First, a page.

Social capital and crowdfunding: A multilevel perspective

Wanxiang Cai

Research output: ThesisDoctoral thesis 1 (Research UU / Graduation UU)


We build a multilevel model to explain the relationships between social capital and crowdfunding activities at both micro- and macro-levels, as well as the cross-level causal mechanisms behind these relationships. At the micro-level, we focus on the crowdfunders’ social capital. While previous social capital-based crowdfunding research mainly discusses the role of fundraisers’ social capital in crowdfunding, little attention has been paid to crowdfunders’ social capital. Built upon research on co-investment networks, we argue that crowdfunders’ decisions are influenced by their previous co-investors, and social networks can at least partially contribute to this relationship. The empirical results confirm our arguments. However, qualitative evidence suggests that most crowdfunders rely on their private networks to make investment decisions and co-investments in previous crowdfunding campaigns cannot create strong networks that facilitate information exchange among crowdfunders. At the macro-level, this thesis examines the relationship between interregional social networks and equity crowdfunding flows from one region to another. We argue that interregional social networks can explain local bias (i.e., the tendency to invest in nearby projects) to some extent: investors obtain information advantages on local firms through their social networks. Although the results suggest an insignificant relationship between interregional social networks and crowdfunding transactions among regions after controlling for their geographic distances, the negative influence of geographic distance on across-region crowdfunding investments decreases with interregional social networks. This suggests that interregional social networks may compensate for the disadvantages from physical distance in obtaining information. Finally, we conduct a cross-level study aiming to explore the causal mechanisms of the macro-level relationships between social capital and crowdfunding activity. We expect that national social capital can affect some fundraisers’ (e.g., those who have distinctive products or services) willingness to adopt crowdfunding, thereby influencing the national crowdfunding volume in the end. We propose a conceptual framework to explain the legitimacy of distinctiveness in the crowdfunding market (and other financial markets): investors’ expectations and sensitivity to information asymmetry affect distinctive firms’ intention to fundraise in that market. The empirical results confirm our framework, as distinctive firms tend to fundraise from private equity and crowdfunding markets instead of debt markets. Furthermore, the inclination to adopt crowdfunding is stronger in countries with a higher level of social capital (i.e., crowdfunders believe that fundraisers are less likely to default).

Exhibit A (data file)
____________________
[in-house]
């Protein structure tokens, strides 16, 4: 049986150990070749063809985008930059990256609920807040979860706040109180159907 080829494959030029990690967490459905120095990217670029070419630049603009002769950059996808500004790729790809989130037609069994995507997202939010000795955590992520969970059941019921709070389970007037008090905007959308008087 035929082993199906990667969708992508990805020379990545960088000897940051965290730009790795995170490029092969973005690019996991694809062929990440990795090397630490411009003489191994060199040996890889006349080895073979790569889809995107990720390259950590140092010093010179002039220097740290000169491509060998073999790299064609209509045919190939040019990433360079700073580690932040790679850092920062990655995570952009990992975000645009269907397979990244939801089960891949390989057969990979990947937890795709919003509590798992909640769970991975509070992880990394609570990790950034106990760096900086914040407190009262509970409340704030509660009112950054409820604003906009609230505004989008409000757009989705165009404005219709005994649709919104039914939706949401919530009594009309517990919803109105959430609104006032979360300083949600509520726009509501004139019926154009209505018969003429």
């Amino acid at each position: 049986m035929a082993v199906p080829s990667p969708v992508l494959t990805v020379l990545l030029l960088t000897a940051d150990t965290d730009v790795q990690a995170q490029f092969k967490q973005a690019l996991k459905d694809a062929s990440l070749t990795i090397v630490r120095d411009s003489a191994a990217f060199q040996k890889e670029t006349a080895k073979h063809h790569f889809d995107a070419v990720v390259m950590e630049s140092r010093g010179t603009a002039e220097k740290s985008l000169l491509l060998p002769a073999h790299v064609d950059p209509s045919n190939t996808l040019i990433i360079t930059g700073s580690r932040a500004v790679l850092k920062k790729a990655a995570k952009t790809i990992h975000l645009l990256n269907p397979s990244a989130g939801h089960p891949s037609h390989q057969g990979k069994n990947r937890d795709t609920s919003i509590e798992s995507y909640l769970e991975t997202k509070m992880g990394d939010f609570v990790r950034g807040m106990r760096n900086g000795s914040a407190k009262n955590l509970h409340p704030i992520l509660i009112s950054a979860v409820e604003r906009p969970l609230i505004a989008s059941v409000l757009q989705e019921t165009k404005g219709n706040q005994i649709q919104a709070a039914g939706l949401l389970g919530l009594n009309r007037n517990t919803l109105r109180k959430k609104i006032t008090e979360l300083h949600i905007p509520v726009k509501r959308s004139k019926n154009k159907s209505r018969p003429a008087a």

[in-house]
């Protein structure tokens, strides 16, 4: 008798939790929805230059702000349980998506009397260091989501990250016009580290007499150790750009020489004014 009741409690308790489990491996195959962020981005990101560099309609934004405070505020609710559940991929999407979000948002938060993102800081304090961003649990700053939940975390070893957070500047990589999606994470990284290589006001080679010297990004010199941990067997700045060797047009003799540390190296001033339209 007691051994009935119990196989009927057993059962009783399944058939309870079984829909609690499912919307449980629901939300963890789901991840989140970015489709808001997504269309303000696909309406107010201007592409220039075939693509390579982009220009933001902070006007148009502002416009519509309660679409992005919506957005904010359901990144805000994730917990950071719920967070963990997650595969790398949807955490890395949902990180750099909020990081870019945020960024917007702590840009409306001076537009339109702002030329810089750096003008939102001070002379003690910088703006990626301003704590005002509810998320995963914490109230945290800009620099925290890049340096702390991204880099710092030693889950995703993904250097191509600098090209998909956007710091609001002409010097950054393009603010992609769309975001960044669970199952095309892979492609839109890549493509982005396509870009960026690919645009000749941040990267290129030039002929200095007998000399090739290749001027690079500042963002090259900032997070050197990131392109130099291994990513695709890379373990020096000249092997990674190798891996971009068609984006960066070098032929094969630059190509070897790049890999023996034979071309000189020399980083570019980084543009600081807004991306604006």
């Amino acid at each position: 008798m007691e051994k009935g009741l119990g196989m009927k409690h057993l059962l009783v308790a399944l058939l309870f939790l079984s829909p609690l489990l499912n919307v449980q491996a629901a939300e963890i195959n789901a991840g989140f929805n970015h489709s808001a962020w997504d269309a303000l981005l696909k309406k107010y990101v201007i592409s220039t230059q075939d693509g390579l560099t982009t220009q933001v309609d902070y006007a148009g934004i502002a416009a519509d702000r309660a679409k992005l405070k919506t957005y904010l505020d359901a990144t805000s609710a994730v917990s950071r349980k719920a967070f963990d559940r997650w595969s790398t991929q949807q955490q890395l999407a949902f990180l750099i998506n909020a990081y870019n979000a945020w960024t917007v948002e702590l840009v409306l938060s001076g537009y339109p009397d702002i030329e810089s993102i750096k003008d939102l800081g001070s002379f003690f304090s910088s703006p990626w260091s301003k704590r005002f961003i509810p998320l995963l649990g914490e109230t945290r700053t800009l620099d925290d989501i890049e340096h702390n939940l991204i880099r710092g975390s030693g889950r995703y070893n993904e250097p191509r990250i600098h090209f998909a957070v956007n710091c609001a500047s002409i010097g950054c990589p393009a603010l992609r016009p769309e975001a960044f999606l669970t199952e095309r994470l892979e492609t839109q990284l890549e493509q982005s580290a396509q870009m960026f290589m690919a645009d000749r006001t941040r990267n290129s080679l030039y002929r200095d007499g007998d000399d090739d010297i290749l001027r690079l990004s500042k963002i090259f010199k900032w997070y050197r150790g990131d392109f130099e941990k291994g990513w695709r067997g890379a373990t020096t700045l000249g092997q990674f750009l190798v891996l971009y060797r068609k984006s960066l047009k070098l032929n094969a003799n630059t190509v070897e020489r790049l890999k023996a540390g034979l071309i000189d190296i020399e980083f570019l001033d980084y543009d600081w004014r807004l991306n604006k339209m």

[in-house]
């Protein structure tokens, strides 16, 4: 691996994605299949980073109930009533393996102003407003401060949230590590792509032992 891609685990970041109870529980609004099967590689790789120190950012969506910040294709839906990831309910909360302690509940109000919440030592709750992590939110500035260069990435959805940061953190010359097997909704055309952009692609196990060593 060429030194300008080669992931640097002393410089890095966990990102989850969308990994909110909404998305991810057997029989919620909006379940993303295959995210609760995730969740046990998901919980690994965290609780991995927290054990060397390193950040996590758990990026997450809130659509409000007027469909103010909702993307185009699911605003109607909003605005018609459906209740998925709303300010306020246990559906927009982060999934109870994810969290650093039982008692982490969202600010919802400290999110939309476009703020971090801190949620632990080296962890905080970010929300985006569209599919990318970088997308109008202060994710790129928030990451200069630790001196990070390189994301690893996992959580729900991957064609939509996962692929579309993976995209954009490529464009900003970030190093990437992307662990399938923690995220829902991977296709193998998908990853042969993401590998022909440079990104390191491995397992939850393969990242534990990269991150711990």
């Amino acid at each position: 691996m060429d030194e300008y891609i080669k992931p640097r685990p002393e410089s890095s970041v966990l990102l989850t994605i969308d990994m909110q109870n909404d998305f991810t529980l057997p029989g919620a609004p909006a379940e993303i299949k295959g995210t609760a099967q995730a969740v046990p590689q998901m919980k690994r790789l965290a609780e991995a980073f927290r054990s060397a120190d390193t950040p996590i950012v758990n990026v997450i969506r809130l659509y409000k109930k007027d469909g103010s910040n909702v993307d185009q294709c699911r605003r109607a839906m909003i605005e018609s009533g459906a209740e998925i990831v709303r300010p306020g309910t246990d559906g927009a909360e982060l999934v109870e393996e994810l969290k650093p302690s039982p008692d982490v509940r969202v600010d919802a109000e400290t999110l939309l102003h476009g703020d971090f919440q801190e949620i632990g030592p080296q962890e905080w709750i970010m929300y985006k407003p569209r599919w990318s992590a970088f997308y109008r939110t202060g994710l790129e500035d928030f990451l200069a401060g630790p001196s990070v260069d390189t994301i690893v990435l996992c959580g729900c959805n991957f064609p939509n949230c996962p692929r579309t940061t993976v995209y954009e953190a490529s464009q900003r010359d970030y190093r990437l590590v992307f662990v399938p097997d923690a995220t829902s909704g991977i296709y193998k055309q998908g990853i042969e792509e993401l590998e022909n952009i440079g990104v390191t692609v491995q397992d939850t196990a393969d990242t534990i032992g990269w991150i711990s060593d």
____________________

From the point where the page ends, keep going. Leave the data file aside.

Original languageEnglish
QualificationDoctor of Philosophy
Awarding Institution
  • Utrecht University
  • Stam, Erik, Primary supervisor
  • Polzin, Friedemann, Co-supervisor
Award date27 Jun 2022
Place of PublicationUtrecht
Print ISBNs978-94-91870-47-7
Publication statusPublished - 27 Jun 2022


  • Crowdfunding
  • social capital
  • multilevel model


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